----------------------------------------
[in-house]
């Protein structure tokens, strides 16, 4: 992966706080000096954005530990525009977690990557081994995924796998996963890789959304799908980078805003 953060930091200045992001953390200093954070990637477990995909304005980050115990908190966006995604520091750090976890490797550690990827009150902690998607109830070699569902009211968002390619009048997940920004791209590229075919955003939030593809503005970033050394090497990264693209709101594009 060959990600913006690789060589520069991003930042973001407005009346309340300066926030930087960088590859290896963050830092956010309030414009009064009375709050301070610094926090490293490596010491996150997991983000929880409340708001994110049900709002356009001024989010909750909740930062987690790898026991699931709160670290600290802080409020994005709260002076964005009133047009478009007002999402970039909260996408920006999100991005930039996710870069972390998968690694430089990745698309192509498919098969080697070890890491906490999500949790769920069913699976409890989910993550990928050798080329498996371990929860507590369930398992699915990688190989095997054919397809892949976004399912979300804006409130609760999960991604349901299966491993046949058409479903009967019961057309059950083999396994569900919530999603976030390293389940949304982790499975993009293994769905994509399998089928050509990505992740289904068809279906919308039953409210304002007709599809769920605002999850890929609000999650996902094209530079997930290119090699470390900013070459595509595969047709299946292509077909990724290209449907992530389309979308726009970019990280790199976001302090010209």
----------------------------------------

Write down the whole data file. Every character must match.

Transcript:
[in-house]
């Protein structure tokens, strides 16, 4: 992966706080000096954005530990525009977690990557081994995924796998996963890789959304799908980078805003 953060930091200045992001953390200093954070990637477990995909304005980050115990908190966006995604520091750090976890490797550690990827009150902690998607109830070699569902009211968002390619009048997940920004791209590229075919955003939030593809503005970033050394090497990264693209709101594009 060959990600913006690789060589520069991003930042973001407005009346309340300066926030930087960088590859290896963050830092956010309030414009009064009375709050301070610094926090490293490596010491996150997991983000929880409340708001994110049900709002356009001024989010909750909740930062987690790898026991699931709160670290600290802080409020994005709260002076964005009133047009478009007002999402970039909260996408920006999100991005930039996710870069972390998968690694430089990745698309192509498919098969080697070890890491906490999500949790769920069913699976409890989910993550990928050798080329498996371990929860507590369930398992699915990688190989095997054919397809892949976004399912979300804006409130609760999960991604349901299966491993046949058409479903009967019961057309059950083999396994569900919530999603976030390293389940949304982790499975993009293994769905994509399998089928050509990505992740289904068809279906919308039953409210304002007709599809769920605002999850890929609000999650996902094209530079997930290119090699470390900013070459595509595969047709299946292509077909990724290209449907992530389309979308726009970019990280790199976001302090010209």